There has never been a Canadian outbreak of Yellow Fever. There have, however, been epidemics of it in northern cities of the United States, including Boston.
This raises a few questions, like how can you tell if someone has Yellow Fever? How is it spread, and how is it treated? Can it be treated, or is prevention more effective?
Knowing about Yellow Fever can be important, and may help you save someone's life someday. We'll go into more detail about Yellow Fever and what we know about it in the paragraphs below.
Yellow Fever is a tropical disease and most often occurs in South America, north of Argentina, and in Africa, between Egypt and Namibia. Africa poses the biggest threat, with 9 out of every ten cases occurring there.
At first glance, the symptoms of Yellow Fever may resemble a bad flu. They may include head and body aches, dizziness, nausea, vomiting, light sensitivity, fever, and a reddening of the face, eyes, and tongue.
These occur during the first phase of Yellow Fever, and, thankfully, there usually isn't a second phase. That being said, for those who do experience a second phase, Yellow Fever is often fatal.
Phase 2 of Yellow Fever is known as the Toxic Phase. During the Toxic Phase, all or some of the symptoms from the initial phase return, and are joined by jaundice, or yellowing of the skin and eyes. This is where Yellow Fever gets its name.
Jaundice occurs because red blood cells within the body are dying and releasing a yellow substance in the process. This substance is natural, but it isn't supposed to be released in significant amounts.
Someone in the Toxic Phase may also experience bleeding from their mouths, their eyes, and even their nose. If the person is vomiting, that may also be bloody.
Their urinary output will decrease and perhaps stop entirely as their kidneys and liver shut down. Their heart rate will slow, and as less blood gets to their brain, they may have delusions, extreme confusion, seizures and even fall into a coma.
One of the shared features of these conditions is that they all are, or can be, spread by mosquitoes. As far as the scientific community is concerned, you can't get Yellow Fever from another person or from a monkey, which is another common host for this disease. Some believe that sharing needles may cause Yellow Fever to spread, but this hasn't been proven.
Yellow Fever may not be contagious, but it's also not uncommon. There are roughly 200,000 cases of Yellow Fever per year, despite the fact that it's only present on two continents.
Not all mosquitoes spread this illness. Yellow Fever is primarily concentrated in South America and central Africa and spread by several different species of mosquitoes.
Yellow Fever is an interesting illness in that symptoms will usually disappear within a week. This is the extent of it most of the time. However, a significant minority of people will see symptoms return within a day, and that's when the disease gets dangerous.
If left untreated, Yellow Fever can cause multiple organs to shut down and will eventually kill the sufferer.
Yellow Fever is interesting because it technically has no cure. However, modern medicine and medical care can increase the odds of survival for those with Yellow Fever.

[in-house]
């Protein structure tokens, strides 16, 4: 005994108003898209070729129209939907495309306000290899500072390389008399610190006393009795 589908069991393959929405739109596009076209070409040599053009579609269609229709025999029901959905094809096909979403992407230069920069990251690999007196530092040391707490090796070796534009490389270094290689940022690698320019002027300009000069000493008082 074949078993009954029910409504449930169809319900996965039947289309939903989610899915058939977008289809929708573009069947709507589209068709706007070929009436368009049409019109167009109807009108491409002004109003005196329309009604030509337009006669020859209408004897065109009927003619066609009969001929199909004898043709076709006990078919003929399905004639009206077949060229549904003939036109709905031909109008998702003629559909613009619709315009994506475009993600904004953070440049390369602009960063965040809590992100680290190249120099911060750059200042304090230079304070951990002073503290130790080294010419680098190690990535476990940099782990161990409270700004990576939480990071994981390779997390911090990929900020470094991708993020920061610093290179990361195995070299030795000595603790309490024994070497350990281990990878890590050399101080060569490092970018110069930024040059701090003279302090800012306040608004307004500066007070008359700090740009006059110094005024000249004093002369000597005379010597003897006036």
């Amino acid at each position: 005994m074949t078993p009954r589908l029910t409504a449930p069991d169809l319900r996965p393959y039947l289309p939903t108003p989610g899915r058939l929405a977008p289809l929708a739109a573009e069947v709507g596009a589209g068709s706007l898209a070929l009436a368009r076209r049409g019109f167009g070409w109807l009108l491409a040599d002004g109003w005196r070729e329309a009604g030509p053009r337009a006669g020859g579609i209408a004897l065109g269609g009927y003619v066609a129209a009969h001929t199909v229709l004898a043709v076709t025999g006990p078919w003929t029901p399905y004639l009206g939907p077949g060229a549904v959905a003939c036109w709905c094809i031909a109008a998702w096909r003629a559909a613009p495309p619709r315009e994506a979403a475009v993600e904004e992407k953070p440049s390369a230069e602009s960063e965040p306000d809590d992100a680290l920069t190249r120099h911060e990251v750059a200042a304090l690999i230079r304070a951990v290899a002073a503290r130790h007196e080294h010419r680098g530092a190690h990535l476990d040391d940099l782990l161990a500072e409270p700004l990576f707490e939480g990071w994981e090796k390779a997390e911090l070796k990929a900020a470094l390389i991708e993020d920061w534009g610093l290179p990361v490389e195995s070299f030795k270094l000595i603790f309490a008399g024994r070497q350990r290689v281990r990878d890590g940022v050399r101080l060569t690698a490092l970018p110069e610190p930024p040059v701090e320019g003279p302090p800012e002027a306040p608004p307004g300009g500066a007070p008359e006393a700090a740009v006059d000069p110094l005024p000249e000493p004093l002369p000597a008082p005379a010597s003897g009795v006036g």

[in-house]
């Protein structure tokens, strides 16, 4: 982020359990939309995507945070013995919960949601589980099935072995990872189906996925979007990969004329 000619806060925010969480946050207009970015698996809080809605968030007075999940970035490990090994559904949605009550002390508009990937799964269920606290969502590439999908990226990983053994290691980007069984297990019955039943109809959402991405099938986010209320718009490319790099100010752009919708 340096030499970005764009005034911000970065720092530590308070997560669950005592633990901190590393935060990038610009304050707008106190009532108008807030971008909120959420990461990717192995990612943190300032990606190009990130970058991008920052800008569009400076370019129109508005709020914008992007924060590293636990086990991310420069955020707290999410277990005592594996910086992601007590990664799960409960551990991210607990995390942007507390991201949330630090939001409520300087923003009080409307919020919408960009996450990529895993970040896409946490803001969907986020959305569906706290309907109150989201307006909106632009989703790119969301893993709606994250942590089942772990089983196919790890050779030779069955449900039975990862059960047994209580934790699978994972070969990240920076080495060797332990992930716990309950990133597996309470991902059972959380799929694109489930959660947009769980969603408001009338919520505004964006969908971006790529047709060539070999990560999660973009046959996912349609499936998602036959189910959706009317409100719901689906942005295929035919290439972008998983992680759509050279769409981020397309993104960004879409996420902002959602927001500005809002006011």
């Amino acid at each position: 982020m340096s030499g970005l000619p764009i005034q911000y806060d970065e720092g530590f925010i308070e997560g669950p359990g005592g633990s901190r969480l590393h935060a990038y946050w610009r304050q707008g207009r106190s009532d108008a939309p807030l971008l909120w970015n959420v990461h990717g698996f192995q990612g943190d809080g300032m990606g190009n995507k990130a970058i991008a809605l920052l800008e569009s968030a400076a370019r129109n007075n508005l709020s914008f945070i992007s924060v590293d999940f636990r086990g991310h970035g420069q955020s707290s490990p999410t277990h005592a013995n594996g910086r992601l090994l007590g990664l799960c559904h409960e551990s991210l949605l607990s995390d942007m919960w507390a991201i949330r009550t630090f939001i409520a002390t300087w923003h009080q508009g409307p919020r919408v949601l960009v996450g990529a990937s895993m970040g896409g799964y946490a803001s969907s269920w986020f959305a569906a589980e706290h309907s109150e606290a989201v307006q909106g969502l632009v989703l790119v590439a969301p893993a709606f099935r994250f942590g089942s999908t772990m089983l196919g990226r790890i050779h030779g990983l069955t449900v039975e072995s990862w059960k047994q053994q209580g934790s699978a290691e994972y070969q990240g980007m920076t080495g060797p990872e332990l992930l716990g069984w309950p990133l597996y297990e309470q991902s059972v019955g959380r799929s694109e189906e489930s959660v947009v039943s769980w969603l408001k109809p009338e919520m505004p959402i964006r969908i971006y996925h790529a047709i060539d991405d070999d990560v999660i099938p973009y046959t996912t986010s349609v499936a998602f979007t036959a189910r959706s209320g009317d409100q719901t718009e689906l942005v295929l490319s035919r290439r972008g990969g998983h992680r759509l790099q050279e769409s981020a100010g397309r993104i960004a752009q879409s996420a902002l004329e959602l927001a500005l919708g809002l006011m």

The best way to deal with Yellow Fever is prevention. We've had a vaccine for it since 1951. It's one of the many vaccines that are required for travel to certain countries, especially those where Yellow Fever is endemic.
The good news is that the Yellow Fever virus doesn't mutate very quickly or effectively. As a result, the vaccine for Yellow Fever is effective for an entire lifetime. It's also been found that the immune system does learn to fight the disease because if you survive Yellow Fever in your lifetime, there doesn't seem to be a risk of getting it again.
If you do contract Yellow Fever overseas, don't worry about the cost. Many types of travel insurance cover emergency medical treatments.
The phrase 'Yellow Fever vaccine' isn't one most of us hear very often. However, that doesn't mean they're hard to find or uncommon. You can get them in many different places.
There are plenty of licensed doctors in Canada who have been approved to give the vaccine. There are also some pharmacies that are authorized to vaccinate patients against Yellow Fever.
If you aren't sure where to get travel vaccines, you might want to mention them to your doctor. They may have connections within the medical field that offer travel vaccines.
Perhaps you're worried about cost, which is understandable. However, some insurance companies cover vaccinations that are required for travel.
Without the right insurance, vaccinations can be somewhat expensive, but it's not impossible to pay for them. Travel vaccinations can cost anywhere from $100 to $400 out-of-pocket. Keep in mind that this isn't specifically for the Yellow Fever vaccine, but for all required travel vaccines.
Entire books have been filled with information about Yellow Fever, so obviously we couldn't cover everything. Instead, we condensed as much practical information as we could into this article, including information about insurance that might help you in your travels.
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